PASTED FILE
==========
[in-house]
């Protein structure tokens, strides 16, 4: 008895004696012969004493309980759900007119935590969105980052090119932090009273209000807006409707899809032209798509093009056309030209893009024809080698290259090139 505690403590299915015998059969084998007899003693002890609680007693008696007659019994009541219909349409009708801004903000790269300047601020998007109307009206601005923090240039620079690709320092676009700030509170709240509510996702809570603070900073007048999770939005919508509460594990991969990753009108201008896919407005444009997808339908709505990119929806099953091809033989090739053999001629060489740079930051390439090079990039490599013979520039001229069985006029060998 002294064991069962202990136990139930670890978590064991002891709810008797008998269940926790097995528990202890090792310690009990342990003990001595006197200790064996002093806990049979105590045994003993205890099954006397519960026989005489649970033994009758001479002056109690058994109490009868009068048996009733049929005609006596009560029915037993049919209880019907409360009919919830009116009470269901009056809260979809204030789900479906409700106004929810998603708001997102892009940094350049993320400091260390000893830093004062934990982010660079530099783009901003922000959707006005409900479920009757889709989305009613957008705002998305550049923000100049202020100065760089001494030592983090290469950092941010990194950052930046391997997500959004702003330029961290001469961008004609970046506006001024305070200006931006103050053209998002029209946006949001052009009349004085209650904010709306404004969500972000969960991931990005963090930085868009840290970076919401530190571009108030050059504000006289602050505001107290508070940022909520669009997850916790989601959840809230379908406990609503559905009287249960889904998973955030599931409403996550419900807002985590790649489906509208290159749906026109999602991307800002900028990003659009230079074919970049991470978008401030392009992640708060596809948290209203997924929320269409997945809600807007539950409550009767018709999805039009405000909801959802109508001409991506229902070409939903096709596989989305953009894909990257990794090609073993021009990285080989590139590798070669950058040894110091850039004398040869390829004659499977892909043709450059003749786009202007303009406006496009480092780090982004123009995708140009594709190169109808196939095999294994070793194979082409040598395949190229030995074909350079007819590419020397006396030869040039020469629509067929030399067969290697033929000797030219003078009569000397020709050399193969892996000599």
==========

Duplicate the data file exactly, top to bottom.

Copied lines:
[in-house]
């Protein structure tokens, strides 16, 4: 008895004696012969004493309980759900007119935590969105980052090119932090009273209000807006409707899809032209798509093009056309030209893009024809080698290259090139 505690403590299915015998059969084998007899003693002890609680007693008696007659019994009541219909349409009708801004903000790269300047601020998007109307009206601005923090240039620079690709320092676009700030509170709240509510996702809570603070900073007048999770939005919508509460594990991969990753009108201008896919407005444009997808339908709505990119929806099953091809033989090739053999001629060489740079930051390439090079990039490599013979520039001229069985006029060998 002294064991069962202990136990139930670890978590064991002891709810008797008998269940926790097995528990202890090792310690009990342990003990001595006197200790064996002093806990049979105590045994003993205890099954006397519960026989005489649970033994009758001479002056109690058994109490009868009068048996009733049929005609006596009560029915037993049919209880019907409360009919919830009116009470269901009056809260979809204030789900479906409700106004929810998603708001997102892009940094350049993320400091260390000893830093004062934990982010660079530099783009901003922000959707006005409900479920009757889709989305009613957008705002998305550049923000100049202020100065760089001494030592983090290469950092941010990194950052930046391997997500959004702003330029961290001469961008004609970046506006001024305070200006931006103050053209998002029209946006949001052009009349004085209650904010709306404004969500972000969960991931990005963090930085868009840290970076919401530190571009108030050059504000006289602050505001107290508070940022909520669009997850916790989601959840809230379908406990609503559905009287249960889904998973955030599931409403996550419900807002985590790649489906509208290159749906026109999602991307800002900028990003659009230079074919970049991470978008401030392009992640708060596809948290209203997924929320269409997945809600807007539950409550009767018709999805039009405000909801959802109508001409991506229902070409939903096709596989989305953009894909990257990794090609073993021009990285080989590139590798070669950058040894110091850039004398040869390829004659499977892909043709450059003749786009202007303009406006496009480092780090982004123009995708140009594709190169109808196939095999294994070793194979082409040598395949190229030995074909350079007819590419020397006396030869040039020469629509067929030399067969290697033929000797030219003078009569000397020709050399193969892996000599």